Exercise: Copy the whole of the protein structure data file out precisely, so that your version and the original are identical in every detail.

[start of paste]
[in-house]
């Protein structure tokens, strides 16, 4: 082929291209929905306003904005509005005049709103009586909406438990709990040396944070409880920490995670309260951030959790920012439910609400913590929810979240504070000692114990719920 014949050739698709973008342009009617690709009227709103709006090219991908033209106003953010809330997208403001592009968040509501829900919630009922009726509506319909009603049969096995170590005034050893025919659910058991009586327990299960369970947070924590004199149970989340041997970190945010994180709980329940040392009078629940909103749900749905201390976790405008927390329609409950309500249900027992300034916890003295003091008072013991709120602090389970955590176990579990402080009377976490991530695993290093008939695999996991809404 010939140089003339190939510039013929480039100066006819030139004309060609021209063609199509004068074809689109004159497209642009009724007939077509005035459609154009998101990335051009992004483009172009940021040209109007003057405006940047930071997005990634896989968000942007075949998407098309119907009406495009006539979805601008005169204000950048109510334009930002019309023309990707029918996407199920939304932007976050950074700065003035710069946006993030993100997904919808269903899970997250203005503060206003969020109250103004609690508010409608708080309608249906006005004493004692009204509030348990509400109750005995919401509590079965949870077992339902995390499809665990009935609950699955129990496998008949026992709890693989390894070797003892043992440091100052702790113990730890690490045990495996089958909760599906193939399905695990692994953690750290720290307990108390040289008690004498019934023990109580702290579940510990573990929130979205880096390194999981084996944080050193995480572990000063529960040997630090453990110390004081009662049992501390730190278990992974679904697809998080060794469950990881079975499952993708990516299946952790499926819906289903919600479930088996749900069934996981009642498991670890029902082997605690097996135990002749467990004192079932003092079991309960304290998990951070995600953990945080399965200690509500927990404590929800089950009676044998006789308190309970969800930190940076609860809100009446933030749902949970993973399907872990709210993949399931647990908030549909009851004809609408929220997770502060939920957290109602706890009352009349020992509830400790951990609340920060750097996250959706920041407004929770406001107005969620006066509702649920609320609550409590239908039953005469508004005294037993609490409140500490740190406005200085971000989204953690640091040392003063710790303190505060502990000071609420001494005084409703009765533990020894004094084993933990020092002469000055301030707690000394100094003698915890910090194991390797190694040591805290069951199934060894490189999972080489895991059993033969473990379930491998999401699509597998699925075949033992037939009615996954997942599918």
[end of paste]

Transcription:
[in-house]
């Protein structure tokens, strides 16, 4: 082929291209929905306003904005509005005049709103009586909406438990709990040396944070409880920490995670309260951030959790920012439910609400913590929810979240504070000692114990719920 014949050739698709973008342009009617690709009227709103709006090219991908033209106003953010809330997208403001592009968040509501829900919630009922009726509506319909009603049969096995170590005034050893025919659910058991009586327990299960369970947070924590004199149970989340041997970190945010994180709980329940040392009078629940909103749900749905201390976790405008927390329609409950309500249900027992300034916890003295003091008072013991709120602090389970955590176990579990402080009377976490991530695993290093008939695999996991809404 010939140089003339190939510039013929480039100066006819030139004309060609021209063609199509004068074809689109004159497209642009009724007939077509005035459609154009998101990335051009992004483009172009940021040209109007003057405006940047930071997005990634896989968000942007075949998407098309119907009406495009006539979805601008005169204000950048109510334009930002019309023309990707029918996407199920939304932007976050950074700065003035710069946006993030993100997904919808269903899970997250203005503060206003969020109250103004609690508010409608708080309608249906006005004493004692009204509030348990509400109750005995919401509590079965949870077992339902995390499809665990009935609950699955129990496998008949026992709890693989390894070797003892043992440091100052702790113990730890690490045990495996089958909760599906193939399905695990692994953690750290720290307990108390040289008690004498019934023990109580702290579940510990573990929130979205880096390194999981084996944080050193995480572990000063529960040997630090453990110390004081009662049992501390730190278990992974679904697809998080060794469950990881079975499952993708990516299946952790499926819906289903919600479930088996749900069934996981009642498991670890029902082997605690097996135990002749467990004192079932003092079991309960304290998990951070995600953990945080399965200690509500927990404590929800089950009676044998006789308190309970969800930190940076609860809100009446933030749902949970993973399907872990709210993949399931647990908030549909009851004809609408929220997770502060939920957290109602706890009352009349020992509830400790951990609340920060750097996250959706920041407004929770406001107005969620006066509702649920609320609550409590239908039953005469508004005294037993609490409140500490740190406005200085971000989204953690640091040392003063710790303190505060502990000071609420001494005084409703009765533990020894004094084993933990020092002469000055301030707690000394100094003698915890910090194991390797190694040591805290069951199934060894490189999972080489895991059993033969473990379930491998999401699509597998699925075949033992037939009615996954997942599918």